Jose R. Cruz and Julita S. Cruz, Appellants, v. Pacific American Insurance Corporation, a Corporation, Appellee, 337 F.2d 746 (9th Cir. 1964)Annotate this Case
Finton J. Phelan, Jr., Agana, Guam, and Alvin G. Buchignani, San Francisco, Cal., for appellants.
Gerald F. Ellersdorfer, Bohn & Williams, Benicia, Cal., and Arriola, Bohn & Gayle, Agana, Guam, for appellees.
Before POPE and BARNES, Circuit Judges, and THOMPSON, District Judge.
BARNES, Circuit Judge.
On August 21, 1962, appellants, owners of a retail store in Dededo, Guam, obtained from the appellee, Pacific American Insurance Corporation, a policy of typhoon insurance. On November 11, 1962, the typhoon "Karen" struck the isle of Guam. This "valued" policy was issued in the principal sum of $2,647.61 on store equipment and $22,592.39 on stock in trade, for a period of one year.
Appellants claimed a loss of $22,240, and furnished Proof of Loss in that sum on January 9, 1963. When payment was not made within sixty days, appellants sued.
By an amended complaint, appellants increased their demands for the loss claimed to those granted by Section 43407 of the Government Code of Guam. That section reads:
"§ 43407. Failure to pay loss, recovery of amount due and damages. In all cases where loss occurs and the insurer liable therefor shall fail to pay the same within the time specified in the policy, after demand made therefor, such insurer shall be liable to pay the holder of such policy, in addition to the amount of such loss, twelve percent (12%) damages upon the amount of such loss, together with all reasonable attorney's fees for the prosecution and collection of said loss; said attorney's fees to be taxed by the court where the same is heard on original action, by appeal or otherwise, and to be taxed as a part of the costs therein and collected as other cost are or may be by law collected; and writs of attachment or garnishment filed or issued after proof of loss or death has been received by the insurer shall not defeat the provisions of this section, provided the insurer desiring to pay the amount of the claim as shown in the proof of loss or death may pay said amount into the registry of the court after issuance of writs of attachment and garnishment, in which event there shall be no further liability on the part of said insurer."
Appellants' amended complaint prayed for interest; 12% for statutory damages on the loss alleged, or $2,668.83; for attorneys' fees of $8,169; and for costs of suit.
Appellee first made a motion to dismiss on the ground the Bank of America, to whom appellants' claim had been assigned, was the real party in interest. A "Second Amended Petition" was then filed, in which Bank of America, in a second cause of action, was joined as plaintiff.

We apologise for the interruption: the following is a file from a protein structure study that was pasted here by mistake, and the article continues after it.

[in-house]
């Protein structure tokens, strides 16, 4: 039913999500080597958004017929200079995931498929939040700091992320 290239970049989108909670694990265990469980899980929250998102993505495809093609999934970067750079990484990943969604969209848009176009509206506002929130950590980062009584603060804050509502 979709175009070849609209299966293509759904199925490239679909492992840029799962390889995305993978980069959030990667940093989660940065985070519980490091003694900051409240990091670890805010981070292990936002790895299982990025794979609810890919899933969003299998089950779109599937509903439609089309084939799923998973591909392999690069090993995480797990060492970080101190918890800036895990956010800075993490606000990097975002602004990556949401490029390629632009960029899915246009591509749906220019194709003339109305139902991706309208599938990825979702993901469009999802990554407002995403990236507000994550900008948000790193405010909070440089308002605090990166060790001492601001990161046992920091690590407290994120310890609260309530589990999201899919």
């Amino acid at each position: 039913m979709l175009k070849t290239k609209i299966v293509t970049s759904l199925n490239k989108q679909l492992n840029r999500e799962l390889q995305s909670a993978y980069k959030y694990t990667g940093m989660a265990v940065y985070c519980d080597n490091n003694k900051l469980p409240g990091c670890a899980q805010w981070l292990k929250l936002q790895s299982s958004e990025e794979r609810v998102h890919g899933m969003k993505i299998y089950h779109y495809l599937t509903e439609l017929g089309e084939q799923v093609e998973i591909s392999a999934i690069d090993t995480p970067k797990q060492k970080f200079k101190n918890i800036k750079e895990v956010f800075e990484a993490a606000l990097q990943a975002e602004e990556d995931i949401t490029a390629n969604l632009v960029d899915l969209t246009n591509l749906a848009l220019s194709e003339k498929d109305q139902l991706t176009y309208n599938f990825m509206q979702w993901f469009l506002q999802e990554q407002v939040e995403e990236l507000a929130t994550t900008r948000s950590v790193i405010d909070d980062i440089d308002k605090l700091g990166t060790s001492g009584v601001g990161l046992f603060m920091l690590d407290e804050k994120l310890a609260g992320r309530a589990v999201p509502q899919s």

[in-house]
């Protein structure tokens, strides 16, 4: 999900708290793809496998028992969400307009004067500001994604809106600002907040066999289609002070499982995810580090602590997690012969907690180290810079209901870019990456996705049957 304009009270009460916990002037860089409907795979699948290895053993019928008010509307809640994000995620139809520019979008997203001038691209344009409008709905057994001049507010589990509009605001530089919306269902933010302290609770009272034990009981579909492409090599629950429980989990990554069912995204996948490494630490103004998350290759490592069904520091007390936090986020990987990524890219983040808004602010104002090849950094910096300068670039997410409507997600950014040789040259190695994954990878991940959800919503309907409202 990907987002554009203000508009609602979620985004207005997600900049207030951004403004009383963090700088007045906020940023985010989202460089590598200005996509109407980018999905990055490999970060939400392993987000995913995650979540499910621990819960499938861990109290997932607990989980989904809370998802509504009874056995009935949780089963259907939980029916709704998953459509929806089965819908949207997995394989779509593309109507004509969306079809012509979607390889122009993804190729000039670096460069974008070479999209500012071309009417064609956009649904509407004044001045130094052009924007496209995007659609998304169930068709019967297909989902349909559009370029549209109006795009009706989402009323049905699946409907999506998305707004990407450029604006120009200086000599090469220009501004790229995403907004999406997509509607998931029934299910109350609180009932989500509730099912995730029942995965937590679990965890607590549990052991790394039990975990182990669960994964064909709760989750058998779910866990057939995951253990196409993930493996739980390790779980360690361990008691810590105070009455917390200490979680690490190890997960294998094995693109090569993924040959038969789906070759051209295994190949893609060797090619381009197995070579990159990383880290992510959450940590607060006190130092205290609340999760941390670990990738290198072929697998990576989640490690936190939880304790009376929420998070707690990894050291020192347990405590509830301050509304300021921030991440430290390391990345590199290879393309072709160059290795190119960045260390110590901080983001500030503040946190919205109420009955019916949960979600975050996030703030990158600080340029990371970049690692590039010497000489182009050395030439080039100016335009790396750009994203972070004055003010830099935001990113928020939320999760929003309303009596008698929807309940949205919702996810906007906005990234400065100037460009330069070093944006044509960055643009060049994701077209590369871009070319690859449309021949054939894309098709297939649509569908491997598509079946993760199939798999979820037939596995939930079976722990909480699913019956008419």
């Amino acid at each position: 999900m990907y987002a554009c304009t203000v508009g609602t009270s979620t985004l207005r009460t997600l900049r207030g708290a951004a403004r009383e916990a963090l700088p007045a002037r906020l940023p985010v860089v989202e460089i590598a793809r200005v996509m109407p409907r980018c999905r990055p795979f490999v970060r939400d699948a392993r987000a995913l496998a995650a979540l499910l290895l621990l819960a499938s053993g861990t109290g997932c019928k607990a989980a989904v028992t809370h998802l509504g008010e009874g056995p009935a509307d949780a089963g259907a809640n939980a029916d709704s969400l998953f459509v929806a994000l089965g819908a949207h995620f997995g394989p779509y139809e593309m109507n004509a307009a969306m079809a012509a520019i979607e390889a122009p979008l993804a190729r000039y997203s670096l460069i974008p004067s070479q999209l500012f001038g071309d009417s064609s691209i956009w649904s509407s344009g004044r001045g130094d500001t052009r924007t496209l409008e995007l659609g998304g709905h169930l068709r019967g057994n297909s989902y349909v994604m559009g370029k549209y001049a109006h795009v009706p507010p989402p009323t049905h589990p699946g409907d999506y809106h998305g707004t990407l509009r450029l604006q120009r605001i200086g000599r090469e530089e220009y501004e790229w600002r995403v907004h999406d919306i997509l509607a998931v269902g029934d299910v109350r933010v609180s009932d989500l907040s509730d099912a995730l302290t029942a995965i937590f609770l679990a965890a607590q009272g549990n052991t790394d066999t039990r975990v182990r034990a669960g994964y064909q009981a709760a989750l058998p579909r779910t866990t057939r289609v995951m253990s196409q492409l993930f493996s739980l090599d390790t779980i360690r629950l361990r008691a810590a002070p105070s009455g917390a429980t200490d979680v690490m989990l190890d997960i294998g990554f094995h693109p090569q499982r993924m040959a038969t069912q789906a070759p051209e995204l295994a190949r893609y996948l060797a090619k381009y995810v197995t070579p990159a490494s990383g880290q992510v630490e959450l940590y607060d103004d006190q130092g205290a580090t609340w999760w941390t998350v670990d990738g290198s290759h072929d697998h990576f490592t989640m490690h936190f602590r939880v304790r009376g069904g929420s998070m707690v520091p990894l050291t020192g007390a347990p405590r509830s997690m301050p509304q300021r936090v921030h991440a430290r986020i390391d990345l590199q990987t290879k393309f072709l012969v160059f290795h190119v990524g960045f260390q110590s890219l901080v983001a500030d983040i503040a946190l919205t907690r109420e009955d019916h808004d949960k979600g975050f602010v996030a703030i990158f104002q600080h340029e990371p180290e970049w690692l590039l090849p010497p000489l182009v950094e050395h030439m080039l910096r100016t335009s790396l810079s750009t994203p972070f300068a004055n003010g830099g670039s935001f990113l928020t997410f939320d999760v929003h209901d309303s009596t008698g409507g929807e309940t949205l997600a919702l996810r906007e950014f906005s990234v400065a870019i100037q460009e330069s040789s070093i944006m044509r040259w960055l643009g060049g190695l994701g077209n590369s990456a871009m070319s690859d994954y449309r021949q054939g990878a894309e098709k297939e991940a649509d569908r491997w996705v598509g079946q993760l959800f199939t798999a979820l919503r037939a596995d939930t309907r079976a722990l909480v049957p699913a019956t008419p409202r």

Appellee then put in an answer with various defenses, including misrepresentation of the value of the insured property and the amount of the loss. Pretrial was had and the matter set down for jury trial on November 4, 1963.
On October 29, 1963, six days before trial, an "Offer of Compromise" was made by counsel for defendant. (Clk's Tr. p. 19.) It read as follows:
"PLEASE TAKE NOTICE that the defendant in the above-entitled action hereby offers to allow judgment to be taken against it for the sum of $22,240.26, and for the necessary costs expended in this action by the plaintiffs.
"If, as a matter of law, it be determined by the court that a twelve per cent penalty is due on the foregoing, the defendant also offers to allow judgment to be taken against it for the additional twelve per cent penalty.
"If you accept this offer and give notice thereof within five (5) days, you may file this offer with proof of notice of acceptance and the Judge of the above-entitled court is hereby authorized to enter judgment in accordance with this offer."
We note that no mention is made, either in the body or heading of this offer, whether it was made under the provisions of § 997 of the Code of Civil Procedure of Guam,1 or Rule 68 of the Federal Rules of Civil Procedure.2
The Guam Code of Civil Procedure provides such an offer may be made "at any time before the trial," while Rule 68 requires the filing " [a]t any time more than 10 days before the trial begins." If we assume "10 days before the trial begins" means "10 days before the date the trial is set" (and it must mean that to make it an effective rule), the offer made in this case was not timely.
Nonetheless, on November 1, 1963, there was a "Notice of Acceptance of Offer of Judgment — Rule 68 F.C.R.P." filed, which was worded as follows:
"Please take notice that plaintiffs under the provisions of Rule 68 Federal Rules of Civil Procedure accept the offer received and filed in this action on 29th October, 1963, allowing plaintiffs to take judgment in the sum of Twenty Two Thousand Two Hundred Forty Dollars and twenty-six cents ($22,240.26) together with costs accrued."
We note the offer was in the principal sum, "and for necessary costs expended"; the acceptance was in the principal sum, "together with costs accrued." (Emphasis added.)
Whether there was actually thus a precise meeting of the minds is doubtful. But each side assumed there had been; and the trial judge found there had been in the judgment he entered (Clk's Tr. p. 23) on November 5, 1963.
The offer made no mention of attorneys' fees, but specified the matter of "a twelve per cent penalty" was to be determined by the court. Both were included in the "Bill of Costs" prepared by counsel for defendant and filed by the Clerk on November 4, 1963. Some person unknown twice wrote the word "out" in longhand after both the "12% damage claimed, $2,668.83" (typewritten) and the "attorney's fees claimed, $7,415.40" (typewritten).
Plaintiffs then filed with the court a motion to tax costs. No document purporting to be such a motion is before us, and we do not know when it was filed, if it was — nor even if it was required by the rules of court. However, such a motion was heard on November 22, 1963. Counsel for the moving party claimed both the 12% and the attorney's fees were costs. The trial judge thought otherwise.
The attorney's fees had not "accrued," (in the language used in the acceptance) because attorney's fees were discretionary, and to be awarded by the court later. "The parties," said the trial judge, "by the offer and terms of the acceptance, have precluded the allowance of either interest or attorney's fees."
The court thought the 12% damages another matter. "They [the offerors] left open in their offer, of course, only the question of the 12% penalty."
Apparently, however, (1) on November 5, 1963, when the judgment was signed and filed, and (2) on November 22, 1963, when the hearing on the motion to tax costs was heard, and (3) on November 27, 1963, when a correction of the date when interest on the judgment was to run was made, the court was of the opinion the plaintiffs were not entitled to 12% damages. Both parties agree he denied the motion to tax such 12% as costs.